The artistry behind hypochondria is the deft speed at which someone can go from noticing a benign symptom to believing they have a life-threatening disease. Whereas most other mental trains might stop over at stations like “mild concern” or “statistical odds calculations”; the hypochondriac’s mind can race straight to “euthanasia” faster than you can say: “But you don’t even have a prostate.” In that sense the iTriage app is to a hypochondriac what a drunk technician is to a nuclear power station.
iTriage is a very well thought out and comprehensive app that maps all the things that could possibly be wrong with you before providing treatment tips and advice. The first thing you see when you open it is a racially neutral version of Da Vinci’s Vitruvian man—or an Asian woman. You are then meant to tap on a part of the body that is worrying you. A number of complaints are listed to choose from, which in turn lead to a section with possible causes. In short: the time it took hypochondriacs to get from slight chest pain to angina has now been reduced even further. The whole process has gone digital and hand-held.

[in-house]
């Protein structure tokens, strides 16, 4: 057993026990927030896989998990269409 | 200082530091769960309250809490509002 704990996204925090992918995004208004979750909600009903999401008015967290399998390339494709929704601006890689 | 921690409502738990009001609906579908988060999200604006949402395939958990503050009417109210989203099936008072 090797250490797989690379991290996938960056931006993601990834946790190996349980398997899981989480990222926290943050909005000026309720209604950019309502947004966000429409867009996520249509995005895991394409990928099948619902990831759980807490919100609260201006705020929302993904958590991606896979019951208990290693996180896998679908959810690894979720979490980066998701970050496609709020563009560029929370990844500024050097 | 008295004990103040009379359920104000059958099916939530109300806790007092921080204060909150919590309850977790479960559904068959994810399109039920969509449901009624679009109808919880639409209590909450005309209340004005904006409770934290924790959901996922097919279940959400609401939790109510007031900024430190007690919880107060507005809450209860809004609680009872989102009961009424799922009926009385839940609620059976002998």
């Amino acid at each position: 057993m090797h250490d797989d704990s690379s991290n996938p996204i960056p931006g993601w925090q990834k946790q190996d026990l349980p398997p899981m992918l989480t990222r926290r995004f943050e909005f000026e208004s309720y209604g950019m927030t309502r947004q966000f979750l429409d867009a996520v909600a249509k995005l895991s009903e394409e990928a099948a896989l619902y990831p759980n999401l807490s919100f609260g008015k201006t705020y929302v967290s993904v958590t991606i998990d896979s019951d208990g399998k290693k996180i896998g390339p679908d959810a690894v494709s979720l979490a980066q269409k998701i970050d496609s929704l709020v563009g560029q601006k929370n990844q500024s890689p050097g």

Ignorance, one of the few factors that used to keep a lid on hypochondriac hyperbole, is effectively eliminated with the iTriage app. Because most people’s medical lexicon used to be relatively limited, whenever they had a medical complaint they would assume it was something they knew, like cancer. This app puts an iron-man suit on their paranoia by providing drop-down menus that cascade into a rabbit hole of unknown diseases. Got lower abdominal pain? Sure it could be appendicitis, but it also could be prostatitis, inguinal hernia, Crohn’s disease, somatization disorder, cholelithiasis and so on and so forth. To be fair, iTriage does divide possible causes into “common” and “uncommon” sections but it’s very easy for the “uncommon” column to draw your attention like a car wreckage.